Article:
- Progressive muscle relaxation (PMR)— PMR is a relaxation technique that can help you address the muscle tension in your body, often caused by stress and anxiety. Choose a place, either sitting or lying down, where you feel comfortable and are free of distraction. You can decide to either tense then relax each body part, or imagine feeling ‘warm and relaxed’. Take a few deep breaths. Start with your toes, imagine them ‘warm and relaxed’. Then think of your calves, knees, and so on, as ‘warm and relaxed’. Slowly work your way up your body until you have relaxed each muscle group and the tension has lessened.
- Guided PMR https://www.youtube.com/watch?v=TNdEb8VeBF4
- Exercise—exercise is great for both your mind and your health. Not only does it reduce your risk of heart disease and diabetes, it also helps with mood and concentration. The Department of Health and Human Services recommends most healthy adults get at least 150 minutes per week of moderate aerobic activity.
- The National Council on Aging has several effective programs:
- Mindful walking—mindful walking can be a good way to combine exercise and practice staying present. You don’t need a goal. Rather, focus your attention on what you feel inside, as well as being aware of your surroundings while you are walking. For example, pay attention to your breath, then notice how your feet feel as they hit the floor. Notice how the air feels on your skin with each step. Ask yourself what can you hear? Or see? Your mind will wander, because that’s what minds do. Just notice your mind has wandered and bring your attention back to the experience of walking.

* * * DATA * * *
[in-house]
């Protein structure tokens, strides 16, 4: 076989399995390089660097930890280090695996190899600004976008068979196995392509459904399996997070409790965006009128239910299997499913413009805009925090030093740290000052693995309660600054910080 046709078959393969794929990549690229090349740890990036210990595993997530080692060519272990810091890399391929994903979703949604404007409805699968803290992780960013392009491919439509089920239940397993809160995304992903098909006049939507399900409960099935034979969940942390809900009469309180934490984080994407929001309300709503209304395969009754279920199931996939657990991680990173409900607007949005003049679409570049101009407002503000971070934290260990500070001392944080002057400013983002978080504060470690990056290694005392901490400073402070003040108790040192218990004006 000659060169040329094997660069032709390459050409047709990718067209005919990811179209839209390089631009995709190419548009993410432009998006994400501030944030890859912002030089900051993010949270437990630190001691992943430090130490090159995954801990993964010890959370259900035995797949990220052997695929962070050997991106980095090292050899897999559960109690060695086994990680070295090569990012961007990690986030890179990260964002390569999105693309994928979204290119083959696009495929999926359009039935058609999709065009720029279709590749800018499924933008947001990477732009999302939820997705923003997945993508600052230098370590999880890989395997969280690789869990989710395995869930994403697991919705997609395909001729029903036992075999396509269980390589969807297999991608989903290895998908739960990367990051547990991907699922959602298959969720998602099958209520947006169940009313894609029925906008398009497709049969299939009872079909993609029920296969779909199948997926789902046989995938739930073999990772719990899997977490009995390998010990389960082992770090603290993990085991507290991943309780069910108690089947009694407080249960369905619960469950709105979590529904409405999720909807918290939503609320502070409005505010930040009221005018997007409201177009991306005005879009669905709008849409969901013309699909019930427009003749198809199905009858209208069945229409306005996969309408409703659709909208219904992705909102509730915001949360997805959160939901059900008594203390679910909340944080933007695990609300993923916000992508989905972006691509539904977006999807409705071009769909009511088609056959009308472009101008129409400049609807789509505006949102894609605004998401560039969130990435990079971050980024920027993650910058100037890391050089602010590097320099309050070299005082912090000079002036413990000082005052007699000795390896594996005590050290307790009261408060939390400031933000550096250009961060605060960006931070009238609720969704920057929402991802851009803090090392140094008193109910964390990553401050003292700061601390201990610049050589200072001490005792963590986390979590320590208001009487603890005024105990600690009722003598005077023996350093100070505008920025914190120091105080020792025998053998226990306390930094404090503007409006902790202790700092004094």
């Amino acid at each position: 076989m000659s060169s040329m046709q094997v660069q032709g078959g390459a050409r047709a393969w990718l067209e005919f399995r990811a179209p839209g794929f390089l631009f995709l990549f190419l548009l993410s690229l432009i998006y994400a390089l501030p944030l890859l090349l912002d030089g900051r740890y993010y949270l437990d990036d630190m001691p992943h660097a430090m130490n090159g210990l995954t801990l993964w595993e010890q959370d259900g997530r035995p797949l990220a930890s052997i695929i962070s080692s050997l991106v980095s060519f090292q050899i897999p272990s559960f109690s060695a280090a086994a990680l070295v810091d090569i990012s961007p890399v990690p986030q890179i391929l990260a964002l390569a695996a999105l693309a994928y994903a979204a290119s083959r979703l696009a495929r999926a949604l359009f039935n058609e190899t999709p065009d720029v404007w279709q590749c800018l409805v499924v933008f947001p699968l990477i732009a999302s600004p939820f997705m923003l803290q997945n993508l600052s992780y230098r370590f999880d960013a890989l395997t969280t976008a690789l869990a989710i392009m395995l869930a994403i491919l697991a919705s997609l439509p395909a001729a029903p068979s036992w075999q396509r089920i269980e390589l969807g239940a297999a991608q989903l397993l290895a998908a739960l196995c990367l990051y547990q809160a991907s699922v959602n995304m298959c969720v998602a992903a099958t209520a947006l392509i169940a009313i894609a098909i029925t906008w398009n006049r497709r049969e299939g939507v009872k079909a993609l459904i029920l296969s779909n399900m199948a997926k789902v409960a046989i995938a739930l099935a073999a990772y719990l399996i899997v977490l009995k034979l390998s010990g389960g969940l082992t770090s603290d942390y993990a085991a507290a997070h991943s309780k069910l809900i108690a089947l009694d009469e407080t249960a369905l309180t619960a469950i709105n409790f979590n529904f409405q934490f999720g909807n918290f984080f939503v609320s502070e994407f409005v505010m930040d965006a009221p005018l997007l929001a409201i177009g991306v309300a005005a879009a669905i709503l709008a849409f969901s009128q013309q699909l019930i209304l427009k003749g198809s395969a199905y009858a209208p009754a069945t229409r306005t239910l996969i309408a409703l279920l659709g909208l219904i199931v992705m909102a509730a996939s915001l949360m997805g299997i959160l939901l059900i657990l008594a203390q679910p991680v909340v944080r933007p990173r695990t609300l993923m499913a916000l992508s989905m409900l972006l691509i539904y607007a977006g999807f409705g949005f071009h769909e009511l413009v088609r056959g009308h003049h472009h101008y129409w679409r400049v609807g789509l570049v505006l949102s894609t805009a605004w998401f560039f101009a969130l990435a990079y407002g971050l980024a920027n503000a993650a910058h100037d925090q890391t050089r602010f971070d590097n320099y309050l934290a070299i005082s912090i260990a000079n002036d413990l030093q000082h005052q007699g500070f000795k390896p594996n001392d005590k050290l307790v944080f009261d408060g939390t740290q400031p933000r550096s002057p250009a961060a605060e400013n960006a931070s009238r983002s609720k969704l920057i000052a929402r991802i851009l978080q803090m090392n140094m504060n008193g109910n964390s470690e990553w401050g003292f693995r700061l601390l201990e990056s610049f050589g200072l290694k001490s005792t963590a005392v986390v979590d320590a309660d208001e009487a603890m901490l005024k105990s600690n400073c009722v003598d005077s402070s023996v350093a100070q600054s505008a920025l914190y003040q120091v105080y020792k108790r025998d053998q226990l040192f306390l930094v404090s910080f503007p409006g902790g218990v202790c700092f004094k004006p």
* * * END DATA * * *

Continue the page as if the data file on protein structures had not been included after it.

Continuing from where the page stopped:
Recharge and rejuvenation.
People throw around the term “self-care” a lot. And it’s often reduced to taking a bubble bath or other forms of personal grooming. What I want people to think about when doing “self-care” are questions like:
- What gives you comfort? If it is a bubble bath, great! If not, find activities that rejuvenate your soul and give you comfort. It may be taking time for self-reflection with a cup of tea, or studying your faith or religious writings.
- What rejuvenates you? Consider what rejuvenates your spirit and outlook. For me, that is getting outside, enjoying nature, or being silly with my family.
Connect with others, whether it is over the telephone, written letters and cards, email, or video. In-person connections are often the “gold standard”, and even though you don’t feel like a telephone conversation replaces face-to-face contact, it is better than no contact at all. Set aside time to reach out to your neighbors or friends. They may also really need it.
The simple things matter.
Maintaining a consistent, regular schedule can be soothing, particularly within the context of stress. Regular eating and sleeping patterns can soothe your body. Routine is predictable and calming. Be sure to continue to take your medications, as prescribed.
Spend time reflecting on what is important to you. Identify your personal values—such as kindness, loyalty, empathy or courage. Do these values change depending on what domain you are focused on, such as family, work, and service. It is important to remember values are the direction you are moving in, like going East. Values are not attainable—we should all be working towards what is important to us and gives our lives meaning. One exercise I find helpful is to imagine your 100th birthday. Everyone is there, people who you knew at different stages in your life, even people who have passed away or you’ve lost contact with. What would you like these people to say about you? Then consider, how am I demonstrating these values today?
Difficult times are opportunities growth and that is what leads to resilience. Please take care of yourself and each other.